Two-dimensional echocardiography images were performed with Sonos 7500 (Phillips Medical Systems, Palo, Alto, CA) equipped with a phased array 1.6–2.5 MHz probe with second harmonic capability. In all patients, the four standard views (parasternal long and short axis, apical 4 and 2 chambers) were obtained at baseline and peak stress and were recorded on super-VHS and digitally stored.
Real-time 3D imaging
Real-time three-dimensional echocardiography images were recorded using Sonos 7500 (Phillips Medical Systems, Palo, Alto, CA) with 2–4 MHz matrix-phased array transducer in a 60 × 70 pyramid-shaped volume containing the entire LV. Volumetric data were obtained only from the apical window and displayed as conventional 2D apical which where digitalized with final interpretation made off-line with the steering and tilting of the image planes for proper alignment and visualization of various scan (Figure 1). Acquisition of baseline and peak 3D images were obtained after 2D studies using the same echocardiographic machine with a rapid switch (within 60 sec) between the 2 probes.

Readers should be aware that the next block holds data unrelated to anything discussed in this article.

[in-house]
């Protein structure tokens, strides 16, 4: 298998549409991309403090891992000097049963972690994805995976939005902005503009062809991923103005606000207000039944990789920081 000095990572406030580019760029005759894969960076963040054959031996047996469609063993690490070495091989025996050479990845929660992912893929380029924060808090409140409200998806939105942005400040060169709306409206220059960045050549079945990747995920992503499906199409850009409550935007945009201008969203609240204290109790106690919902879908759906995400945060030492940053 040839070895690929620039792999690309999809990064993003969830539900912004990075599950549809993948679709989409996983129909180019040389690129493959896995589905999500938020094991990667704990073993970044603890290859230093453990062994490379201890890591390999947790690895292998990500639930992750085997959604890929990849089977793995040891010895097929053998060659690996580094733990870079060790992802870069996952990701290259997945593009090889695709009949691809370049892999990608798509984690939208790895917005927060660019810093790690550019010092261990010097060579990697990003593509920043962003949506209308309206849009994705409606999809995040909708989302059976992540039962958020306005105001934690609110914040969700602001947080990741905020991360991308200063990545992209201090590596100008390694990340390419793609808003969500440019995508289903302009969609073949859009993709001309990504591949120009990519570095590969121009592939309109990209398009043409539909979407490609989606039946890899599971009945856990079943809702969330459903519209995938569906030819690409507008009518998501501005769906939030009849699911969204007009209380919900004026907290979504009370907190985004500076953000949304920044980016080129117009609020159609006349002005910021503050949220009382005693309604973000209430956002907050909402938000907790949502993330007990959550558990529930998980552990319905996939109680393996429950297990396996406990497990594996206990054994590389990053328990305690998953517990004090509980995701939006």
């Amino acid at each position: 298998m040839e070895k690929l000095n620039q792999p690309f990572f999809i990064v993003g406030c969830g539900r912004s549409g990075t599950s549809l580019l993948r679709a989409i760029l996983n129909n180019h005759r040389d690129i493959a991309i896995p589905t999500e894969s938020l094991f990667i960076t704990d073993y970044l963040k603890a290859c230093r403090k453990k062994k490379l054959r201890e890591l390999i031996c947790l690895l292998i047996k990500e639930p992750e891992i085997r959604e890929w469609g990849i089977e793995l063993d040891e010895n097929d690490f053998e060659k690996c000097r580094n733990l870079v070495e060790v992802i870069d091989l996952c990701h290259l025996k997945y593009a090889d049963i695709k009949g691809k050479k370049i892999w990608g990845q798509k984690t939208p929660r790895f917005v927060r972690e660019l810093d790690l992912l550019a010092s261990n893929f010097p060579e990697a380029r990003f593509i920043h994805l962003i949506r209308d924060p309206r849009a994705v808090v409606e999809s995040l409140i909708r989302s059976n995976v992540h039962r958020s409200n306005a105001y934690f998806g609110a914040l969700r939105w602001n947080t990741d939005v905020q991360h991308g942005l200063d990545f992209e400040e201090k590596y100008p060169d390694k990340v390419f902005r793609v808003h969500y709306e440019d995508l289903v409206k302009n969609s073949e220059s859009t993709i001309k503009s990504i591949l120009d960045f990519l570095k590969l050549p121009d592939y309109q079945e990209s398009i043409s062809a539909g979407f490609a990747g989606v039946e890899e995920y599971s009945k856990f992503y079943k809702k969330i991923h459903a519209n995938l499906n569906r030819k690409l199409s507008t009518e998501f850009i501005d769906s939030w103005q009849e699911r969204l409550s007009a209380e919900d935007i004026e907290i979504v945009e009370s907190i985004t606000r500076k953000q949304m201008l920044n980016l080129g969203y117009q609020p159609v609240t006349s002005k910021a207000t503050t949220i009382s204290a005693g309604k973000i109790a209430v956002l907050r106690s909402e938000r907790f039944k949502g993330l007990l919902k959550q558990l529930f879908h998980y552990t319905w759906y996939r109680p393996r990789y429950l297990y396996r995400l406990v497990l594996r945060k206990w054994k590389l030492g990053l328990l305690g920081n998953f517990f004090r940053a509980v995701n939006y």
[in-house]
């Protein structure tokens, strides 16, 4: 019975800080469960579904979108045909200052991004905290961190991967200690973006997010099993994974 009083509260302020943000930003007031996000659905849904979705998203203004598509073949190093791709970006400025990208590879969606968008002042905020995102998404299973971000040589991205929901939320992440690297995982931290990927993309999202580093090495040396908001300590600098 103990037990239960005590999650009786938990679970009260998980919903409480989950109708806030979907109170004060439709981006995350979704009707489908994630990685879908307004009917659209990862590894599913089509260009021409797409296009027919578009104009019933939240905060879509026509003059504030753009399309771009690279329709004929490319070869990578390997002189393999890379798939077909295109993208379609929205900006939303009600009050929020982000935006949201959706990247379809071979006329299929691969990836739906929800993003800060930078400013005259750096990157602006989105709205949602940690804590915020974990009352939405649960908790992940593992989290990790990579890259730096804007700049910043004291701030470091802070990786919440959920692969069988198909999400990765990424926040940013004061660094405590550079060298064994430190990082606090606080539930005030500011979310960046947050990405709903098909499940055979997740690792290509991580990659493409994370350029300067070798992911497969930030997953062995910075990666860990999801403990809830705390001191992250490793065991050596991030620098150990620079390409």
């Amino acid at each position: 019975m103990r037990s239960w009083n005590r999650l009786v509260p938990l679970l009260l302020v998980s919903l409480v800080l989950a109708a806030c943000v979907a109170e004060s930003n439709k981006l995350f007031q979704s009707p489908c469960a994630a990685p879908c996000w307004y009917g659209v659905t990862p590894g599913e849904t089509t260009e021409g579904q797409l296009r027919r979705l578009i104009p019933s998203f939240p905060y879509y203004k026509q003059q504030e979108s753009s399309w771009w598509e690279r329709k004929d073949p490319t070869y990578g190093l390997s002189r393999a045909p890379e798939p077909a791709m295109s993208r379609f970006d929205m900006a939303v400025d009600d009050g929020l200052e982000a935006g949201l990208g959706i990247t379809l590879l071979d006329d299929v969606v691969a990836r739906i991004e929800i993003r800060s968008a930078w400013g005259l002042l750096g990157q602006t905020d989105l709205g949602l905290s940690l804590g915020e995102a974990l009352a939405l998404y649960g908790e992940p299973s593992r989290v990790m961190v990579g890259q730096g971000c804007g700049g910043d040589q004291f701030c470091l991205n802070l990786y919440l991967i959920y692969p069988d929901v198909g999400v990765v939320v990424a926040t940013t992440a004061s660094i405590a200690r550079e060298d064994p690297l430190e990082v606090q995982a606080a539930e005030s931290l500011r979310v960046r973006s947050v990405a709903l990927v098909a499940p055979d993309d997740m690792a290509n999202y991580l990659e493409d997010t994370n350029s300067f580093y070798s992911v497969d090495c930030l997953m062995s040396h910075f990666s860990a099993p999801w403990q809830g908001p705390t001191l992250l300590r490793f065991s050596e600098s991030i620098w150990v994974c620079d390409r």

Patients were asked to abstain from food and drinks containing xanthine for ≥ 24 hrs prior to the study. All patients performed a dipyridamole stress echo. Dipyridamole was given at a maximal dose of 0.84 mg/kg in 10 minutes, unless symptoms of intolerability, positivity or hypotension (relative or absolute, >30 mmHg decrease in blood pressure) occurred. Test was considered positive for ischemia if any new or worsening dyssynergy occurred in more than 1 contiguous segment of the same vascular territory. A segment was considered to be viable when it improved by one grade or more at peak stress (for instance, a hypokinetic segment becoming normal, or an akinetic segment becoming hypokinetic). The left ventricle was divided into 17 segments as suggested the American heart Association . Segmental wall motion was graded as follow: normal = 1, hypokinetic = 2, akinetic = 3, and dyskinetic = 4. Wall motion score index was derived by dividing the sum of individual visualized segment scores by the number of visualized segments. It has been agreed a priori to grade as normal any "mild" or "questionable" hypokinesia. Segmental image quality was assessed as previously reported  briefly a score of 1 = complete endocardial definition and wall thickening both at rest and at peak, 2 = visualization of all segments but not as well as , 3 = inadequate visualization ≤ 2 segments but adequate adjacent segments of same territory, 4 = inadequate visualization ≥ 3 segments but adequate adjacent segments of same territory, 5 = inadequate visualization comprising 1 or whole territories. Segmental analysis (wall motion and image quality) was done by joint reading of two expert observers on-line for 2D stress echo and off-line for RT-3D.